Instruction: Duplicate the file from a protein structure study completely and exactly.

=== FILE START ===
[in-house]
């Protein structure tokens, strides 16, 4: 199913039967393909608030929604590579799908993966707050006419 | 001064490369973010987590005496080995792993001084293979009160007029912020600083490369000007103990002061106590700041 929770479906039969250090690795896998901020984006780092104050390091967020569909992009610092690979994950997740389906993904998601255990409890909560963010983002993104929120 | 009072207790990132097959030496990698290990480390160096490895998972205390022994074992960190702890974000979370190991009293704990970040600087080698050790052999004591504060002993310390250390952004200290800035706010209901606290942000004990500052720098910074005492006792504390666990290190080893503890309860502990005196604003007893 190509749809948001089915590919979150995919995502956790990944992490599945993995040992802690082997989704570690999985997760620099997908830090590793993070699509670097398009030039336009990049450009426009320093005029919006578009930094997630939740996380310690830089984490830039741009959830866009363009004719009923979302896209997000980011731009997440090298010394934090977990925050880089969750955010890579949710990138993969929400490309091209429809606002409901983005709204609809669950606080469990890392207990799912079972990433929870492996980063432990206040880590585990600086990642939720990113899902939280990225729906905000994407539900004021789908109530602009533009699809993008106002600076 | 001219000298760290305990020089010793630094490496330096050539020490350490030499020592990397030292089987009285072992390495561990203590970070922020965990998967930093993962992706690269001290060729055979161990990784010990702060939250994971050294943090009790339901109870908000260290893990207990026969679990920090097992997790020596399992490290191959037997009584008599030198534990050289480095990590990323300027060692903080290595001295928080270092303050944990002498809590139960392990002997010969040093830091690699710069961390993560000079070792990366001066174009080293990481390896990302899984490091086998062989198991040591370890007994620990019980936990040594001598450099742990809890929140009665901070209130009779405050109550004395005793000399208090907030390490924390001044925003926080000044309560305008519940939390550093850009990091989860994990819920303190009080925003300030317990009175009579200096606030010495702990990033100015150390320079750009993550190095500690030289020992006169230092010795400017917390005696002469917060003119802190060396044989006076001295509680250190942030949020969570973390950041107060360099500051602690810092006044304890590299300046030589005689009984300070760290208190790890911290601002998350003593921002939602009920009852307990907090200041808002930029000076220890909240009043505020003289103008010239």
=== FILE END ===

[in-house]
């Protein structure tokens, strides 16, 4: 199913039967393909608030929604590579799908993966707050006419 | 001064490369973010987590005496080995792993001084293979009160007029912020600083490369000007103990002061106590700041 929770479906039969250090690795896998901020984006780092104050390091967020569909992009610092690979994950997740389906993904998601255990409890909560963010983002993104929120 | 009072207790990132097959030496990698290990480390160096490895998972205390022994074992960190702890974000979370190991009293704990970040600087080698050790052999004591504060002993310390250390952004200290800035706010209901606290942000004990500052720098910074005492006792504390666990290190080893503890309860502990005196604003007893 190509749809948001089915590919979150995919995502956790990944992490599945993995040992802690082997989704570690999985997760620099997908830090590793993070699509670097398009030039336009990049450009426009320093005029919006578009930094997630939740996380310690830089984490830039741009959830866009363009004719009923979302896209997000980011731009997440090298010394934090977990925050880089969750955010890579949710990138993969929400490309091209429809606002409901983005709204609809669950606080469990890392207990799912079972990433929870492996980063432990206040880590585990600086990642939720990113899902939280990225729906905000994407539900004021789908109530602009533009699809993008106002600076 | 001219000298760290305990020089010793630094490496330096050539020490350490030499020592990397030292089987009285072992390495561990203590970070922020965990998967930093993962992706690269001290060729055979161990990784010990702060939250994971050294943090009790339901109870908000260290893990207990026969679990920090097992997790020596399992490290191959037997009584008599030198534990050289480095990590990323300027060692903080290595001295928080270092303050944990002498809590139960392990002997010969040093830091690699710069961390993560000079070792990366001066174009080293990481390896990302899984490091086998062989198991040591370890007994620990019980936990040594001598450099742990809890929140009665901070209130009779405050109550004395005793000399208090907030390490924390001044925003926080000044309560305008519940939390550093850009990091989860994990819920303190009080925003300030317990009175009579200096606030010495702990990033100015150390320079750009993550190095500690030289020992006169230092010795400017917390005696002469917060003119802190060396044989006076001295509680250190942030949020969570973390950041107060360099500051602690810092006044304890590299300046030589005689009984300070760290208190790890911290601002998350003593921002939602009920009852307990907090200041808002930029000076220890909240009043505020003289103008010239």